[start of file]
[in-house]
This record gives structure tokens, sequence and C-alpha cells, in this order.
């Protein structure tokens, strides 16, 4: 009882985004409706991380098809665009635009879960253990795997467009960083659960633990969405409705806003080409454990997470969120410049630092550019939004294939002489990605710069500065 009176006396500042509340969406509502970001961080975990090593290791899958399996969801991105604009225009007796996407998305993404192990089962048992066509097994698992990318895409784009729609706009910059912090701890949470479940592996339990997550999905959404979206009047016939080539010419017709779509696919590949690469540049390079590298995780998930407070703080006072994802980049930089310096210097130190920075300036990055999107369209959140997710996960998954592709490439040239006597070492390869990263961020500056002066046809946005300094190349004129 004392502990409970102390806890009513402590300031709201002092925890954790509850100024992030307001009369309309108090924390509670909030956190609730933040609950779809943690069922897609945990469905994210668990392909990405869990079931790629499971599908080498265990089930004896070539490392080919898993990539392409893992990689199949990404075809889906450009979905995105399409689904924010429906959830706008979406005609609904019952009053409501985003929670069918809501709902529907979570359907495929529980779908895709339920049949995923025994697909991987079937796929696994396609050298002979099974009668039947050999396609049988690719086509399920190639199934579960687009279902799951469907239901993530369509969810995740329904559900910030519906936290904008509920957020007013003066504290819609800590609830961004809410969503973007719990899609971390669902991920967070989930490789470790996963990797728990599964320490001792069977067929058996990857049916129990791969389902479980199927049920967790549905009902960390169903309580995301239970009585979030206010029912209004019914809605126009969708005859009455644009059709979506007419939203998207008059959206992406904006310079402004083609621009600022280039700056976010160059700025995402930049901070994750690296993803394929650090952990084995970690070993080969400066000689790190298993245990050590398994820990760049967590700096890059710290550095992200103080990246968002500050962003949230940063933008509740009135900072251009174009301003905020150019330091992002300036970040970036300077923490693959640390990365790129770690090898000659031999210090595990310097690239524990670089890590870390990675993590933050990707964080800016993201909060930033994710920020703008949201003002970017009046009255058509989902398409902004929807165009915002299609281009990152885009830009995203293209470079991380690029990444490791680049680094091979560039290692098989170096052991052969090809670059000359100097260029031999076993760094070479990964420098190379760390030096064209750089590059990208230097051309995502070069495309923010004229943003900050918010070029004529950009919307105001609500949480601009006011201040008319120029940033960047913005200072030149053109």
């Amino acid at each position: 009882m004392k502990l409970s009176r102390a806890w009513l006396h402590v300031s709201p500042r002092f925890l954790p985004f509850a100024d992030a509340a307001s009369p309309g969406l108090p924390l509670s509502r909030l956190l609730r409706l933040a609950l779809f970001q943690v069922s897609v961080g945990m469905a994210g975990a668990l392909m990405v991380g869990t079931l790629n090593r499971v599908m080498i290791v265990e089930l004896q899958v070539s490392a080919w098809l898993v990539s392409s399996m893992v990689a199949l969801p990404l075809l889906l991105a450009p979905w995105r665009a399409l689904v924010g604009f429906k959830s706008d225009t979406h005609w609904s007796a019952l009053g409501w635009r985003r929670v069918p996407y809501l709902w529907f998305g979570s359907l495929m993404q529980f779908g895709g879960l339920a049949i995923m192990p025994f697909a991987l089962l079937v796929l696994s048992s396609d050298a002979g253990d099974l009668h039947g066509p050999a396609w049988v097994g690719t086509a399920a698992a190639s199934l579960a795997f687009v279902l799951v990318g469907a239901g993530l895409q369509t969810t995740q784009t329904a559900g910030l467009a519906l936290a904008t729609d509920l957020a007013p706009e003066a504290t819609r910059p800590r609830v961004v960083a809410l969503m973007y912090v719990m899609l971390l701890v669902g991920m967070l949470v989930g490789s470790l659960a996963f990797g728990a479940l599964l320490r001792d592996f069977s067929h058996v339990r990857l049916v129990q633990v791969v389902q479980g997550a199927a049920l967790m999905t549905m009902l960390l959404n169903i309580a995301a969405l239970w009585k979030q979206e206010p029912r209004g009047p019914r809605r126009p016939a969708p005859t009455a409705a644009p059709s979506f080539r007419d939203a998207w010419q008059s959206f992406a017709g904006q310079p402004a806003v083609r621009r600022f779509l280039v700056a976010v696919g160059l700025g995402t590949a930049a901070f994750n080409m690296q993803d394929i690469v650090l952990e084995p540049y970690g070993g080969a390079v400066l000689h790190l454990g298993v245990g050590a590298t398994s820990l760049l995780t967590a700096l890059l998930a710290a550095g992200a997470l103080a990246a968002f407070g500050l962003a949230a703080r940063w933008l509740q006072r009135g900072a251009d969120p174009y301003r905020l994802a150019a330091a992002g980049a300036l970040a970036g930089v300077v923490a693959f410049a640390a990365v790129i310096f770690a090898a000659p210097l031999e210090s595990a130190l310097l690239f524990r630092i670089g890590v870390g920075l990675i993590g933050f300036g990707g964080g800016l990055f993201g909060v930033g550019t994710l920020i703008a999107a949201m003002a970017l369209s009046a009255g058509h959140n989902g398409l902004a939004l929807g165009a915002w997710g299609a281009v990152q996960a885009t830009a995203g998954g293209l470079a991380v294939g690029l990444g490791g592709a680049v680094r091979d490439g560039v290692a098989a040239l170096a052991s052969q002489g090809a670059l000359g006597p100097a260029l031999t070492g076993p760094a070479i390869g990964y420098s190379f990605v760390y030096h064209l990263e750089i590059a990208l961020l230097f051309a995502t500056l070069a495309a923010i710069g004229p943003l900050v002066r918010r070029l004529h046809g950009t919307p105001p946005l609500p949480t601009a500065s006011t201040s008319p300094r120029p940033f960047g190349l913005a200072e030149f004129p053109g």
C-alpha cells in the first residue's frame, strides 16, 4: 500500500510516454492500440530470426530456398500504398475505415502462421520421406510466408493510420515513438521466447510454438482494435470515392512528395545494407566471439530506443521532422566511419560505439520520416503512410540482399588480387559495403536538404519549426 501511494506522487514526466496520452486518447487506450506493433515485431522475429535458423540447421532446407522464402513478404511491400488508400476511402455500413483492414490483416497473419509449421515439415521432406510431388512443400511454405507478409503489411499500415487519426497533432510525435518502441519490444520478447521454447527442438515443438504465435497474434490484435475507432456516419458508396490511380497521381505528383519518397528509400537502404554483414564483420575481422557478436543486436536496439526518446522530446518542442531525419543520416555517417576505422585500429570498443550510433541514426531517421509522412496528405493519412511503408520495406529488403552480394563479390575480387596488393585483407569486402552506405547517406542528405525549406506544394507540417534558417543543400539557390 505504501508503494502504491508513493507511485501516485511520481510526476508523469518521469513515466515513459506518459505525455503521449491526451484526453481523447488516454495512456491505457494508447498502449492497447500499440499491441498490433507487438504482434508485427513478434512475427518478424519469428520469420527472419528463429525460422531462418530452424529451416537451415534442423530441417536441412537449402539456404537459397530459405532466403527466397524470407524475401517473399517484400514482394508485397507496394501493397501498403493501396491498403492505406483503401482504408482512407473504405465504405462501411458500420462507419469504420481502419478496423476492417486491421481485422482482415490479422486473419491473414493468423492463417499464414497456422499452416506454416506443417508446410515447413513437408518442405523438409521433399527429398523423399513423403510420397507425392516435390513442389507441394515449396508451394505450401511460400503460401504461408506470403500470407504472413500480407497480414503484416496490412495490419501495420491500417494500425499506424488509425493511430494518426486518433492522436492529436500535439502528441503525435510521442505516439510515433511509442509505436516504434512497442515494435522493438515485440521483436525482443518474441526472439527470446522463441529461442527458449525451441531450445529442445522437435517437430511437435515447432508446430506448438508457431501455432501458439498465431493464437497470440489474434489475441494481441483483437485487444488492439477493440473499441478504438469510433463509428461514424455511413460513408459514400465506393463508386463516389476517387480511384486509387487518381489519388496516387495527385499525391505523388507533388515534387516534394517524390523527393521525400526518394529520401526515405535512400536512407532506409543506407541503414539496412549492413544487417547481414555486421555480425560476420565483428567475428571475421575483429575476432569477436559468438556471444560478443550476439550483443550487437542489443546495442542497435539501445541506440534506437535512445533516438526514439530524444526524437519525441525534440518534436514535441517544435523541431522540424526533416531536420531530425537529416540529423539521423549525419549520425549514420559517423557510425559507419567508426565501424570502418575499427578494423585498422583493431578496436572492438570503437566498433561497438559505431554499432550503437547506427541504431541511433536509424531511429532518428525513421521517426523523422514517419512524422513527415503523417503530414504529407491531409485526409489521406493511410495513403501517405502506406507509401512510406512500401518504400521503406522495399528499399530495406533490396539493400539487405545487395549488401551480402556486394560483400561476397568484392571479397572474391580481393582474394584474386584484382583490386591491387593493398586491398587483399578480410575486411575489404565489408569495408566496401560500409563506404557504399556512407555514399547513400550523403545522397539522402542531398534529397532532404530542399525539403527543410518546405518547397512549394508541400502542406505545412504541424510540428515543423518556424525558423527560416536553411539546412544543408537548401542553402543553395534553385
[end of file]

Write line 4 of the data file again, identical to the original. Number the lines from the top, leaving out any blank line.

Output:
């Amino acid at each position: 009882m004392k502990l409970s009176r102390a806890w009513l006396h402590v300031s709201p500042r002092f925890l954790p985004f509850a100024d992030a509340a307001s009369p309309g969406l108090p924390l509670s509502r909030l956190l609730r409706l933040a609950l779809f970001q943690v069922s897609v961080g945990m469905a994210g975990a668990l392909m990405v991380g869990t079931l790629n090593r499971v599908m080498i290791v265990e089930l004896q899958v070539s490392a080919w098809l898993v990539s392409s399996m893992v990689a199949l969801p990404l075809l889906l991105a450009p979905w995105r665009a399409l689904v924010g604009f429906k959830s706008d225009t979406h005609w609904s007796a019952l009053g409501w635009r985003r929670v069918p996407y809501l709902w529907f998305g979570s359907l495929m993404q529980f779908g895709g879960l339920a049949i995923m192990p025994f697909a991987l089962l079937v796929l696994s048992s396609d050298a002979g253990d099974l009668h039947g066509p050999a396609w049988v097994g690719t086509a399920a698992a190639s199934l579960a795997f687009v279902l799951v990318g469907a239901g993530l895409q369509t969810t995740q784009t329904a559900g910030l467009a519906l936290a904008t729609d509920l957020a007013p706009e003066a504290t819609r910059p800590r609830v961004v960083a809410l969503m973007y912090v719990m899609l971390l701890v669902g991920m967070l949470v989930g490789s470790l659960a996963f990797g728990a479940l599964l320490r001792d592996f069977s067929h058996v339990r990857l049916v129990q633990v791969v389902q479980g997550a199927a049920l967790m999905t549905m009902l960390l959404n169903i309580a995301a969405l239970w009585k979030q979206e206010p029912r209004g009047p019914r809605r126009p016939a969708p005859t009455a409705a644009p059709s979506f080539r007419d939203a998207w010419q008059s959206f992406a017709g904006q310079p402004a806003v083609r621009r600022f779509l280039v700056a976010v696919g160059l700025g995402t590949a930049a901070f994750n080409m690296q993803d394929i690469v650090l952990e084995p540049y970690g070993g080969a390079v400066l000689h790190l454990g298993v245990g050590a590298t398994s820990l760049l995780t967590a700096l890059l998930a710290a550095g992200a997470l103080a990246a968002f407070g500050l962003a949230a703080r940063w933008l509740q006072r009135g900072a251009d969120p174009y301003r905020l994802a150019a330091a992002g980049a300036l970040a970036g930089v300077v923490a693959f410049a640390a990365v790129i310096f770690a090898a000659p210097l031999e210090s595990a130190l310097l690239f524990r630092i670089g890590v870390g920075l990675i993590g933050f300036g990707g964080g800016l990055f993201g909060v930033g550019t994710l920020i703008a999107a949201m003002a970017l369209s009046a009255g058509h959140n989902g398409l902004a939004l929807g165009a915002w997710g299609a281009v990152q996960a885009t830009a995203g998954g293209l470079a991380v294939g690029l990444g490791g592709a680049v680094r091979d490439g560039v290692a098989a040239l170096a052991s052969q002489g090809a670059l000359g006597p100097a260029l031999t070492g076993p760094a070479i390869g990964y420098s190379f990605v760390y030096h064209l990263e750089i590059a990208l961020l230097f051309a995502t500056l070069a495309a923010i710069g004229p943003l900050v002066r918010r070029l004529h046809g950009t919307p105001p946005l609500p949480t601009a500065s006011t201040s008319p300094r120029p940033f960047g190349l913005a200072e030149f004129p053109g």